Wednesday, March 5, 2014
The City of Georgetown is one of the “elite eight.”
That is how Bill Taylor of the Municipal Association of South Carolina described Georgetown as he met with city council last week. He was referring to the fact Georgetown is one of only eight municipalities in South Carolina that holds partisan elections.
There has been a push by some current and former members of city council to move to non-partisan elections. Taylor was invited to speak to council Thursday about the issue.
He said now anyone who wants to run for a seat on council or for mayor must run under a party label or collect signatures from eligible voters and run as a petition candidate.
The partisan elections also require a party primary in June and then the winners have to run again for the November election.
Taylor said under the non-partisan election rules, a candidate can file a statement of candidacy 75 days prior to the November election.
Council would have to decide if a winner must receive a majority of the votes or if the winner is whoever receives the most votes, Taylor explained.
“It allows those not endorsed by a political party to seek office. Sometimes it allows for greater voter turnout,” Taylor said.
Councilman Brendon Barber disagreed, saying he has statistics from the College of Political Science showing the lack of party affiliations causes fewer people to vote.
He also said the absence of political labels sometimes causes voter confusion.
Barber also said he does not support the change because non-partisan elections tend to favor the affluent.
“Voting decreases in the lower socioeconomic class,” Barber said.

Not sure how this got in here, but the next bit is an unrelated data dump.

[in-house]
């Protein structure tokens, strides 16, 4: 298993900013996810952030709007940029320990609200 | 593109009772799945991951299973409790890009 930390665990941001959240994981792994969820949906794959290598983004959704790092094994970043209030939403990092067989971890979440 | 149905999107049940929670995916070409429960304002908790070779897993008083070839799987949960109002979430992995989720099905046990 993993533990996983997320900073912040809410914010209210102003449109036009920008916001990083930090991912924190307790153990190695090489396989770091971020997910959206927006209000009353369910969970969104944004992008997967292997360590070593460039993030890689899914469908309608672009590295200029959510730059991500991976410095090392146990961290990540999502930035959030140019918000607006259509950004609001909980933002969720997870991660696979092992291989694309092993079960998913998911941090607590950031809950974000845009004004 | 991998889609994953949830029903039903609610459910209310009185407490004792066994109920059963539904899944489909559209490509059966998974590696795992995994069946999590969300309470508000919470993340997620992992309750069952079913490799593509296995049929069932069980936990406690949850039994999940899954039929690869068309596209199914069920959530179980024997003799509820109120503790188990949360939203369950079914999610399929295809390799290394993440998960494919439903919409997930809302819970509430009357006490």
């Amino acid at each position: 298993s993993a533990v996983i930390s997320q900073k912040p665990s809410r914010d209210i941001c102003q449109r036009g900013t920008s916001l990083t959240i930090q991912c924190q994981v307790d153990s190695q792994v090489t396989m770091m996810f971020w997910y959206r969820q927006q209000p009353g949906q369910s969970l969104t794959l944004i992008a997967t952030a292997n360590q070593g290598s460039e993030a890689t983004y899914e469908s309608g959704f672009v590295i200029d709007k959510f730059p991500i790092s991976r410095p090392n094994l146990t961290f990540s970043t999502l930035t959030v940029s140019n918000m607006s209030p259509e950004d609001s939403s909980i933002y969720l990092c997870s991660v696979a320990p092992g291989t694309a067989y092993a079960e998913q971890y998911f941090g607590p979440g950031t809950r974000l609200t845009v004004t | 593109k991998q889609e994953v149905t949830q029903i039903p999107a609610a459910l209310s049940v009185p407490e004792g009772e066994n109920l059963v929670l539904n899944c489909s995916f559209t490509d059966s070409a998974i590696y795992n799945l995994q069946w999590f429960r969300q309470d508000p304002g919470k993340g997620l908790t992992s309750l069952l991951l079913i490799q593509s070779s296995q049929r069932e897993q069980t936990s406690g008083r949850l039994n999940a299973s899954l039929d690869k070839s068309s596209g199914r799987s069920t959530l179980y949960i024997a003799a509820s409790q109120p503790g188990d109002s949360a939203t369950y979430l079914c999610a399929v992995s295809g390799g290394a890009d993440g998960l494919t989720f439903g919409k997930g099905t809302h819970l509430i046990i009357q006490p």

Councilman Rudolph Bradley also spoke out against the possible change.
“It always behooves me when I see the persons behind this. It is really hard for me to believe the sincerity behind this,” Bradley said, calling it a “political move” to promote the right wing. He said he does not believe non-partisan elections will be approved in Georgetown.
Councilman Clarence Smalls said he, like Bradley and Barber, opposes the change.
Councilman Ed Kimbrough, a supporter of the change, said “I hope people vote for me because I have the ability and willingness to serve, not because of a political party.”
Another supporter of non-partisan elections is Councilwoman Carol Jayroe.
“It opens the doors for all inclusiveness,” she said.
Taylor said in the past, such a change would have to be approved by the Justice Department but a ruling by the Supreme Court deemed that to be unconstitutional.
“You no longer have to get pre-clearance from the Justice Department,” Taylor said.
Council will continue discussing the possible change at future meetings.
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